British Columbia is set to review its contract with the federal government to house immigration detainees in provincial jails, a move that advocates hope will ultimately end migrant incarceration alongside dangerous criminals.
The initiative by the B.C. government is a first victory of a national campaign to lobby provinces to end immigration-detention arrangements with Ottawa. The campaign’s organizers hope this will replicate across Canada, especially in Ontario, which has the highest number of migrants in custody.
In 2019-20, more than 8,800 migrants were detained in Canada — 19 per cent in a provincial facility — and 5,265 were held in Ontario, where immigration detainees are kept in a dozen facilities, with Maplehurst Correctional Complex in Milton having the largest share.
This week, the office of B.C. Public Safety Minister and Solicitor General Mike Farnworth has confirmed the review of the arrangement between B.C. Corrections and the Canada Border Services Agency. It will be complete by summer 2022.
“Work continues on the development of the framework and scope of the review. B.C. Corrections will be leading the review and will engage with both Amnesty International and Human Rights Watch,” a ministry spokesperson told the Star in an email.
Canada’s immigration detention system came under scrutiny a few years ago after a handful of detainees held for immigration violations died in custody. Critics are particularly concerned about the use of provincial prisons to hold migrants with the general jail population — often over months and in some cases, years — on administrative grounds, pending removals from Canada.
Across the country, more than 70 correctional facilities are used to hold federal immigration detainees, who are deemed a flight risk or a safety threat to the public or to themselves.
British Columbia has had an immigration-detention agreement with Ottawa for more than three decades. It’s the first province targeted in a campaign launched last October by Human Rights Watch and Amnesty International to end the practice in Canada. The groups’ #WelcomeToCanada campaign asks supporters to write to provincial leaders to discontinue their governments’ immigration detention agreements with Ottawa — more than 5,700 people have written to Premier John Horgan’s government.
“These facilities are not designed with immigration detention in mind. They’re designed to punish people. You’re dealing with a population that is most vulnerable, many have fled conflicts and experienced trauma and you just lock them up in a maximum-security jail,” said Samer Muscati of Human Rights Watch.
“They have no set date of release and oftentimes are held in solitary confinement. They’re handcuffed. There is this constant surveillance and restrictions. It has enormous impacts on their mental health.”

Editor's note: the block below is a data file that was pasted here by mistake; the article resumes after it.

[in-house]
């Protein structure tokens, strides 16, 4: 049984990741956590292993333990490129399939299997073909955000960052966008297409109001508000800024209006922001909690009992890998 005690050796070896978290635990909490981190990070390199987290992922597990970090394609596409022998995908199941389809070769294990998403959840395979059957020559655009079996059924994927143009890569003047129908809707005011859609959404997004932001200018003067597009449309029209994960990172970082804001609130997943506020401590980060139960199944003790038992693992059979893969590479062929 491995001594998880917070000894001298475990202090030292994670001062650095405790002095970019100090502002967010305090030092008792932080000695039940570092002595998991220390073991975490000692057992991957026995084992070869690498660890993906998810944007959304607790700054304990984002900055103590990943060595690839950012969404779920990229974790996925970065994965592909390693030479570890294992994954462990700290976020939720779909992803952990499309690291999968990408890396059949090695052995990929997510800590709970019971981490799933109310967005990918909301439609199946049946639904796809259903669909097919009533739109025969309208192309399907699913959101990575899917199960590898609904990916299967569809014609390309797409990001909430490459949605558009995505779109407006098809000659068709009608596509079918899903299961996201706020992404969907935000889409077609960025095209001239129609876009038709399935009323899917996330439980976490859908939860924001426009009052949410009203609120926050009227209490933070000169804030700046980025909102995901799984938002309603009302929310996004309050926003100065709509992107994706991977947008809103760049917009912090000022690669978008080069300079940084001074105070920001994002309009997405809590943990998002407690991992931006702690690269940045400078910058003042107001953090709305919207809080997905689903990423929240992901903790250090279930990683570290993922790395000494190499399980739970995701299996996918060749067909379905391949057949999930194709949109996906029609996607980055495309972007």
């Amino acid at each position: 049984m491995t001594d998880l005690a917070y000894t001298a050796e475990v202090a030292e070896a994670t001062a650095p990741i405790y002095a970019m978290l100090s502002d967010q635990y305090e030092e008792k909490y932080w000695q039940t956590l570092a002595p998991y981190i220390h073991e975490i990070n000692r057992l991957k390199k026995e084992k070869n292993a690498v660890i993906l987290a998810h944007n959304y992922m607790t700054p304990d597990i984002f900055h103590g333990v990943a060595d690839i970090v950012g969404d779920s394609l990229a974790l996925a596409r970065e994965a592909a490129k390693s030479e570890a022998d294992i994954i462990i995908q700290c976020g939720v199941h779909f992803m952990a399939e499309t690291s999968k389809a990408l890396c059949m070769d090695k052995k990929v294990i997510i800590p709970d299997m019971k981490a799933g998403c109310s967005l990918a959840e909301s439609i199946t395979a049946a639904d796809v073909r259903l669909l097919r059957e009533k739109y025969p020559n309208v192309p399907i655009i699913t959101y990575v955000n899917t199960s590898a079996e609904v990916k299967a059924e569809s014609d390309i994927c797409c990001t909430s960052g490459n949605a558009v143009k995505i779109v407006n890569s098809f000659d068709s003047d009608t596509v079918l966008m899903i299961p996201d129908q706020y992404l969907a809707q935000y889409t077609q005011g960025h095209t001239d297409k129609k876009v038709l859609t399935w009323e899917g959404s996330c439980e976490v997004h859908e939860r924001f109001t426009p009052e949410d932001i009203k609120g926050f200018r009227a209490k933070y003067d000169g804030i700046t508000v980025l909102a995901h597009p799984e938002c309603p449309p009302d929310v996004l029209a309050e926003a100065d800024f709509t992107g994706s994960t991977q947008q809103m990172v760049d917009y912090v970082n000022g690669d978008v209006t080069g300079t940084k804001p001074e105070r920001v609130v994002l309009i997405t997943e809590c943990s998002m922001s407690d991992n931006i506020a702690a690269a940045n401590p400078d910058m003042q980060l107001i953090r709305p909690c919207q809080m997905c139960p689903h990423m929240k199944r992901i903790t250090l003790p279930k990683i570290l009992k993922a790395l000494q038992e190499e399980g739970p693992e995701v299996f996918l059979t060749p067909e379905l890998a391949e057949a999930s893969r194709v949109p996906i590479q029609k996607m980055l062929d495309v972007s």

In 2016, then-public safety minister Ralph Goodale unveiled a new national strategy to address longstanding concerns about the length and conditions of immigration detention.
The plan included $5 million to increase “alternatives to detention” through community supervision services such as improved human and electronic monitoring systems — for example, performance bonds, cash deposits and electronic-reporting systems. It also committed $10.5 million toward better health services, including mental-health supports.
Feeling the systemic changes are moving at a glacial pace, advocates have decided to switch gears to go after the provinces and their contracts with the federal government.
“The targeting of these contracts is much easier than our usual sort of tools for legislative reform because all we need is for the provinces to give one year’s notice to walk away from the contract,” said Muscati.
“It’s not the province’s responsibility to detain (migrants) or implement border control measures. They can wash their hands of this and let the federal government figure out what to do next. So why are they involved and complicit in these human rights abuses?”
Although the B.C. government review is just the beginning, Muscati said advocates hope the move creates momentum for other provinces to follow suit.
Canada Border Services Agency runs its own immigration holding centres in Laval, Que., Surrey, B.C., and Toronto. It uses provincial jails to detain immigration detainees in other provinces, when there’s an overflow in its own facilities, or when an inmate poses danger to others. The agency pay provinces between $200 and $250 per day for each detainee.
“It’s very easy to pass the buck and for immigration detainees to fall through the cracks. No one wants to take responsibility for these rights abuses,” said Muscati, adding that it makes it easy for Ottawa to wash it hands of the matter. “You can say, ‘Well, I’m not responsible for this person because he’s not in my facility.’”
Despite the Liberals’ commitment to detain migrants only as a last resort, a Human Rights Watch report last year found the number of people being held in immigration detention in Canada — including young children and those with mental-health issues — had continued to grow.
The 2019-20 total of more than 8,800 people — 138 of them children, 73 of them under the age of six — detained on “immigration hold” was a 41 per cent increase from 6,268 in 2016-17.
However, when the pandemic hit the incarcerated population, provincial authorizes began releasing inmates held for minor violations as well as many immigration detainees. In 2020-21, the border agency only held 1,605 migrants in detention.
“We see that detention wasn’t being used as a last resort if authorities were able to release so many people during COVID,” said Muscati. “Our concern is that things will go back to business as usual.”
The #WelcomeToCanada campaign has just started in Quebec and is expected to reach Queen’s Park after the Ontario election in June.
Nicholas Keung is a Toronto-based reporter covering immigration for the Star. Follow him on Twitter: @nkeung